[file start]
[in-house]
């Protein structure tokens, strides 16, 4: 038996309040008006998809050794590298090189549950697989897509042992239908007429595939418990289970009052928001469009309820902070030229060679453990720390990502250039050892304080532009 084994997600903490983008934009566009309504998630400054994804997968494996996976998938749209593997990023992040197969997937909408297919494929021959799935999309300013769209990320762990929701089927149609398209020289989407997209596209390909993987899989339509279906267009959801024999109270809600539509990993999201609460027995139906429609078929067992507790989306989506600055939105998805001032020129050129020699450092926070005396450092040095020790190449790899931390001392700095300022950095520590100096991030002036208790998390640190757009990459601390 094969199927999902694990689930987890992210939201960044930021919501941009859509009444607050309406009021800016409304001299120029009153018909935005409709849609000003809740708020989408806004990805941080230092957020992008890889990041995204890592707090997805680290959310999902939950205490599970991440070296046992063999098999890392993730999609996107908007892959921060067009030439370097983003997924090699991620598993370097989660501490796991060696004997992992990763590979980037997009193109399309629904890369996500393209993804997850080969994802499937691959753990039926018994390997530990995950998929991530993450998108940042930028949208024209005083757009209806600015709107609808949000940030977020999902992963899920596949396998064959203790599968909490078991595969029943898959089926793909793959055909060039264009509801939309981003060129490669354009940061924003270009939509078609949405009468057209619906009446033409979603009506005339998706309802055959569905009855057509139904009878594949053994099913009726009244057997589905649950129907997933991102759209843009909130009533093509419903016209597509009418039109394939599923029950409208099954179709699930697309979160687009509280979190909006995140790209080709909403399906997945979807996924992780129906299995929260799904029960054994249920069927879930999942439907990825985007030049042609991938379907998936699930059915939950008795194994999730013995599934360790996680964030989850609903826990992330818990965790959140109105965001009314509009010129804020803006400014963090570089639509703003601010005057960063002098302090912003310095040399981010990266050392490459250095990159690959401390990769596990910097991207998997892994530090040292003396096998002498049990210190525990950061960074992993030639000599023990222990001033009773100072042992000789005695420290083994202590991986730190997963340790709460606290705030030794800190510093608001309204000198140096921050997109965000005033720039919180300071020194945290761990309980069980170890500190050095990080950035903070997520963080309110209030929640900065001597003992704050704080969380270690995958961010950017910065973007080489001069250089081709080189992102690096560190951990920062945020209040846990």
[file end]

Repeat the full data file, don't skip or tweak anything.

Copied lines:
[in-house]
């Protein structure tokens, strides 16, 4: 038996309040008006998809050794590298090189549950697989897509042992239908007429595939418990289970009052928001469009309820902070030229060679453990720390990502250039050892304080532009 084994997600903490983008934009566009309504998630400054994804997968494996996976998938749209593997990023992040197969997937909408297919494929021959799935999309300013769209990320762990929701089927149609398209020289989407997209596209390909993987899989339509279906267009959801024999109270809600539509990993999201609460027995139906429609078929067992507790989306989506600055939105998805001032020129050129020699450092926070005396450092040095020790190449790899931390001392700095300022950095520590100096991030002036208790998390640190757009990459601390 094969199927999902694990689930987890992210939201960044930021919501941009859509009444607050309406009021800016409304001299120029009153018909935005409709849609000003809740708020989408806004990805941080230092957020992008890889990041995204890592707090997805680290959310999902939950205490599970991440070296046992063999098999890392993730999609996107908007892959921060067009030439370097983003997924090699991620598993370097989660501490796991060696004997992992990763590979980037997009193109399309629904890369996500393209993804997850080969994802499937691959753990039926018994390997530990995950998929991530993450998108940042930028949208024209005083757009209806600015709107609808949000940030977020999902992963899920596949396998064959203790599968909490078991595969029943898959089926793909793959055909060039264009509801939309981003060129490669354009940061924003270009939509078609949405009468057209619906009446033409979603009506005339998706309802055959569905009855057509139904009878594949053994099913009726009244057997589905649950129907997933991102759209843009909130009533093509419903016209597509009418039109394939599923029950409208099954179709699930697309979160687009509280979190909006995140790209080709909403399906997945979807996924992780129906299995929260799904029960054994249920069927879930999942439907990825985007030049042609991938379907998936699930059915939950008795194994999730013995599934360790996680964030989850609903826990992330818990965790959140109105965001009314509009010129804020803006400014963090570089639509703003601010005057960063002098302090912003310095040399981010990266050392490459250095990159690959401390990769596990910097991207998997892994530090040292003396096998002498049990210190525990950061960074992993030639000599023990222990001033009773100072042992000789005695420290083994202590991986730190997963340790709460606290705030030794800190510093608001309204000198140096921050997109965000005033720039919180300071020194945290761990309980069980170890500190050095990080950035903070997520963080309110209030929640900065001597003992704050704080969380270690995958961010950017910065973007080489001069250089081709080189992102690096560190951990920062945020209040846990």